Despite manufacturers’ continuous efforts to create a third entry in an everyday user’s gadget lineup, tablets still are not as well received as envisioned. They were supposed to offer the convenience that neither a smartphone or laptop offers when it comes to portability along with productivity. That’s mostly because of the era that raised giant smartphones and light ultrabooks. Consequently, for the past couple of years, companies have stopped advertising tablets as a third wheel, they’re are now pitched as a laptop replacement for the tasks a smartphone screen also cannot enforce conveniently.
This evolvement mostly doesn’t worry Apple whose iPad sales are stable enough if not skyrocketing. The iPad Pro that was a major topic for chuckles around the technology sphere has remarkably managed to outrun the entire Surface lineup, yes that’s actually true. Although, Google, the company coming up with breakthrough projects to sustain our future still hasn’t figured out the whole tablets dilemma. Their tablet exclusive operating system, Honeycomb never took off and the Android they fabricate now for larger screens is just not capable of withstanding market needs with three major drawbacks – a disappointing deficiency of tablet-friendly applications, inconsistent support from Google( the Nexus 9 still has majority of the issues it had during launch) and a lack of multitasking options which will be partially resolved in Android N but who knows when developers will update their apps for that. Probably, the Nexus 7 was the only series Google was able to sell profitably around the globe mostly because of what we call “phablets” today, weren’t a mainstream belonging for customers at that time.
It’s Time to Pull up the Wild Card – Chrome OS
Fortunately, Google still has a worthy wild card up its sleeve that is arguably their best bet on tablets as well as the 2-in-1 convertible market. I’m of course talking about the Chrome OS, Google’s web-oriented operating system that recently overtook Macs in the US. However, Chrome OS has been always seen as a computing device suitable for students or people who just want to browse the internet. It never really occupied an appropriate category in the industry as customers preferred actual computers like Macs or PCs for advanced tasks and tablets for entertainment or just casual everyday needs. That was entirely based on the application availability pitfall Chrome OS lacked in a widespread manner when compared to other full scaled systems whether mobile or desktops. Manufacturers were considering Chromebooks only because of the fact that some buyers preferred a 200$ laptop which was proficient enough for general work.
Play Store Saves the Day
However, things are about to turn as Google has made the entire play store available on Chrome OS. Hence, in addition to the thousands of titles already accessible on Chrome’s web store, you’ll be benefited with Android’s Play store that has over 1.3 Million apps including games. These aren’t emulated versions running on Chromebooks, rather they will run like any other desktop utility – Windowed and Movable standalone applications ready for multitasking. These apps as Google mentions it will be automatically integrated with Chrome OS’ file and notification system breeding a seamless affair. Furthermore, the recently announced Instant Apps will also support Chromebooks, therefore, you won’t always deal with slow web pages to execute minor tasks. A Chromebook, as a result, will be representing best of both worlds.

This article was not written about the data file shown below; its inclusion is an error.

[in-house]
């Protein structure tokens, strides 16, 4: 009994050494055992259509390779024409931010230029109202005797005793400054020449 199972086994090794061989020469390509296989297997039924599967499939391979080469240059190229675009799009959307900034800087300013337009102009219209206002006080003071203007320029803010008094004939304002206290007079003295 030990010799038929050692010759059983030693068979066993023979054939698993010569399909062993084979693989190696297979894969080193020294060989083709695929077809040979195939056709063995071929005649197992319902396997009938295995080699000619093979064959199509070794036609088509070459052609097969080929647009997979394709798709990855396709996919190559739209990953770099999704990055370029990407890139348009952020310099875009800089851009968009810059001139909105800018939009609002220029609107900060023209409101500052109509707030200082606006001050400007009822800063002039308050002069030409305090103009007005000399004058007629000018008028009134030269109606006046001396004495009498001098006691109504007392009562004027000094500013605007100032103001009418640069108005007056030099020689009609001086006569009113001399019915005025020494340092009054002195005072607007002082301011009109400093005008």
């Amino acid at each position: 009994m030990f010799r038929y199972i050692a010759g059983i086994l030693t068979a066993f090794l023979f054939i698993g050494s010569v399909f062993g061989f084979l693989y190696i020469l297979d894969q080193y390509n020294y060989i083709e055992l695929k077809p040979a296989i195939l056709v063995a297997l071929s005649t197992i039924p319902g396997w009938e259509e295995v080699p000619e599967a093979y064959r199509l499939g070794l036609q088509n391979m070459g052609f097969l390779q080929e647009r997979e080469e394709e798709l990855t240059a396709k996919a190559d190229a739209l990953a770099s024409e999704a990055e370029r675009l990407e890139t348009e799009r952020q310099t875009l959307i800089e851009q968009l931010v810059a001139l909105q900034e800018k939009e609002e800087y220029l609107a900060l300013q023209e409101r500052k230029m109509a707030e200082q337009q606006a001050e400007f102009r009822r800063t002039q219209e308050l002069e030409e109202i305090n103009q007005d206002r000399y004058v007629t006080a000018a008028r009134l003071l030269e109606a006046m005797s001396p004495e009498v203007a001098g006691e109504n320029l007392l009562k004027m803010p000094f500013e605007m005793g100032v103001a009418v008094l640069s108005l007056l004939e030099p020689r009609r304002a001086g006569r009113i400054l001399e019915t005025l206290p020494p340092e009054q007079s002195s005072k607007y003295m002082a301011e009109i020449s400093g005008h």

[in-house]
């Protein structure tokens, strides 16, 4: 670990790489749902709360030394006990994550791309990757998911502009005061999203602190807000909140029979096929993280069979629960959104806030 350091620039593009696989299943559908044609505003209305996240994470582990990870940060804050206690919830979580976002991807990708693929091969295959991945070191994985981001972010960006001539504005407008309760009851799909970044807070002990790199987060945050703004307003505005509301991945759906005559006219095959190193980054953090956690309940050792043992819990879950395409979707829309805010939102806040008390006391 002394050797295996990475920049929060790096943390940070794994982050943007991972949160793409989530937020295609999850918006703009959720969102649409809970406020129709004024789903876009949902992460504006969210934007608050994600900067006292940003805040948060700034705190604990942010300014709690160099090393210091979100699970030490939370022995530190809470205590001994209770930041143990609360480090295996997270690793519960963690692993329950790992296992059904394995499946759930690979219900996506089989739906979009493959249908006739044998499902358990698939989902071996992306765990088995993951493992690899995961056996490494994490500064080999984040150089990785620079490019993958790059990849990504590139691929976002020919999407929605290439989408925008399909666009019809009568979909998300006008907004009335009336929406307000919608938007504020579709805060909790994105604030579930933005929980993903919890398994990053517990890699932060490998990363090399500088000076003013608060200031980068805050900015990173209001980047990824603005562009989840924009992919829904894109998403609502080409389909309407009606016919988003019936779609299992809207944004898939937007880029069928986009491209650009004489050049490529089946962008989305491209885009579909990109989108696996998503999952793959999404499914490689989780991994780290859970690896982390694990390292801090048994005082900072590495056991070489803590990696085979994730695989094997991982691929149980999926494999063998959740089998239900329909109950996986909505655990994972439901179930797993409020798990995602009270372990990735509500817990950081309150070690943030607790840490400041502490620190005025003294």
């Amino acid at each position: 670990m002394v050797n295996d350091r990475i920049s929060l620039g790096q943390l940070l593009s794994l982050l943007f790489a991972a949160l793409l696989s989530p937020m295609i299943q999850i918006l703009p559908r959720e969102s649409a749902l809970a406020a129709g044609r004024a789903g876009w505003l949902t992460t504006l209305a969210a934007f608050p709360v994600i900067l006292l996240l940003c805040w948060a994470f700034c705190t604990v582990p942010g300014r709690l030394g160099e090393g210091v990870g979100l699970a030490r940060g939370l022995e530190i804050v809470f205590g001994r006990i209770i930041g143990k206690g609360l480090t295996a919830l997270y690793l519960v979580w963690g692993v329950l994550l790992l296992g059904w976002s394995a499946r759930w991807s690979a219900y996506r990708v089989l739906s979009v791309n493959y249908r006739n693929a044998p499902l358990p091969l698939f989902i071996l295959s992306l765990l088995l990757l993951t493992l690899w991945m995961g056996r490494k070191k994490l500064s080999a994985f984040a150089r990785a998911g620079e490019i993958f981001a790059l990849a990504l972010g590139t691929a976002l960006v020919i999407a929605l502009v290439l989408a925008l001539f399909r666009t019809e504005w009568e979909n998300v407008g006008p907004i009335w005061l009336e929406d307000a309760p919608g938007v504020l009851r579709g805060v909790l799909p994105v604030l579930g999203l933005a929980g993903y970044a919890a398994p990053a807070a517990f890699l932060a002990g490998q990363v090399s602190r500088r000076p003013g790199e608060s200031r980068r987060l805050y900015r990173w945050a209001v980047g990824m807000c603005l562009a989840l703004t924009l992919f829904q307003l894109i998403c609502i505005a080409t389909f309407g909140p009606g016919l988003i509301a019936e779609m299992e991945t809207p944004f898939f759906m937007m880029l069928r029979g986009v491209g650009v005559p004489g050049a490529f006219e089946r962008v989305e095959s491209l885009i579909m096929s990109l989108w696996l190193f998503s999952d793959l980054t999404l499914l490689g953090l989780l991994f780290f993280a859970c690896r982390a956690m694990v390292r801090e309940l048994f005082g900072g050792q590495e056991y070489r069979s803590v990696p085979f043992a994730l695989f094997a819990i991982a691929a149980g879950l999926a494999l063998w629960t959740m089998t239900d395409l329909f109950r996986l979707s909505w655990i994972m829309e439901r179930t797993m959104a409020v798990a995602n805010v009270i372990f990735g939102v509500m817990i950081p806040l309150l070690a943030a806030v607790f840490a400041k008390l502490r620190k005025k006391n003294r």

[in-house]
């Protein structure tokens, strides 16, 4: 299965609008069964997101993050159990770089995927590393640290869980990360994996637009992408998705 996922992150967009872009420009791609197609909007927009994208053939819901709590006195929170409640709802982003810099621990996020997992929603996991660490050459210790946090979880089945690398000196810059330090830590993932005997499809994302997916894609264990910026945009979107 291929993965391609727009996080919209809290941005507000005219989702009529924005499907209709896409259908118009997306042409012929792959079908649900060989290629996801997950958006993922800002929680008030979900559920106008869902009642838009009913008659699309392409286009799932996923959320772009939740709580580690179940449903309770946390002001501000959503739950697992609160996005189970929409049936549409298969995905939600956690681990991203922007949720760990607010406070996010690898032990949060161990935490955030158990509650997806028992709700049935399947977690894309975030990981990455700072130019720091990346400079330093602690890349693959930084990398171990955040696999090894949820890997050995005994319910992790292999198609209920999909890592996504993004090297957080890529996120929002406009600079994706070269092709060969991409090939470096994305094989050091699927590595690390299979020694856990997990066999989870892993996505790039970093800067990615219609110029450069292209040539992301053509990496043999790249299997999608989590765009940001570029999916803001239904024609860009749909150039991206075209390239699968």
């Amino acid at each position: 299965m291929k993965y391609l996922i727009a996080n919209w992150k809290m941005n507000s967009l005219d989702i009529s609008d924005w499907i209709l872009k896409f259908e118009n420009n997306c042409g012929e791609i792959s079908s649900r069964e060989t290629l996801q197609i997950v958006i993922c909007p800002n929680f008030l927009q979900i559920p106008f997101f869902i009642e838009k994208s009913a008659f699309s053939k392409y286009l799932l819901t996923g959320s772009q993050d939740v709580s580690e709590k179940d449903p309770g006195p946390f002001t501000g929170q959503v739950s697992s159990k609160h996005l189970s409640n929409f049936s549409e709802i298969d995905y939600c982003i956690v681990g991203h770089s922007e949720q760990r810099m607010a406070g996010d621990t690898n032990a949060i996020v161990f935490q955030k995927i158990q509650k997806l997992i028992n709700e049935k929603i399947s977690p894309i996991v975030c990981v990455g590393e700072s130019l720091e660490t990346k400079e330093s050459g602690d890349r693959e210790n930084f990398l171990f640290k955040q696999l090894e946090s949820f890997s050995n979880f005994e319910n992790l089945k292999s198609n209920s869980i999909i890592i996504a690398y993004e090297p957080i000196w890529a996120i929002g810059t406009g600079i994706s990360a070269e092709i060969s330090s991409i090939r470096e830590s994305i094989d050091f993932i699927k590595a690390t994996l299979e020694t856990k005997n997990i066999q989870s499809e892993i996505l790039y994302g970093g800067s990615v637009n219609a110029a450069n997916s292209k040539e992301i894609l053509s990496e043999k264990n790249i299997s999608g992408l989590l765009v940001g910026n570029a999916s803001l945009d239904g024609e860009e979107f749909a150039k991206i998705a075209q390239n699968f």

Emerging as a Laptop, Tablet, and Convertible
Chrome OS has been gaining momentum in a lot of regions recently, especially when manufacturers started launching two-in-one compact machines like Asus’s Chromebook Flip. It’s a 10-inch large device with a satisfying trackpad and keyboard for getting work done. However, rotate the keyboard and you’ve got yourself a fully functioning tablet. There were two paramount issues with this – not a lot Chrome web store applications are touch friendly and the keyboard isn’t detachable creating the position a bit awkward. Enter Android’s play store with a plethora of titles for any productivity or leisure demands. Additionally, as I mentioned before, people who are actually utilizing Chromebooks are content with the experience as they’re looking at it as a laptop alternative. Even Apple perceived this trend and released products that were structured according to these criteria. Sources mention Q1 2016 saw a massive decline of about 10% in the tablets market and witnessed a significant rise in the 2-in-1 market. Google here is attempting to blur that line which separates these overly differentiated devices. Think about it, with the immense power of Android and web apps, a regular Chromebook will be functioning as a laptop, tablet and a convertible.
This is particularly a substantial step forward for developers who will be now delivering applications for these endless number of gadgets. Google’s past ventures for promoting Android on tablets never really crossed that line of triumph they savor when it comes to smartphones. Chromebooks might be their last chance to maneuver into the large handheld group but it’s a stupendous one. The Mountain View giant will be solving most of their shortcomings by improving Chrome OS and how it stands in the whole consumer industry. Things, however, will be a lot better when OEMs jump in and create exceptional products that are proficient in taking this to the next level.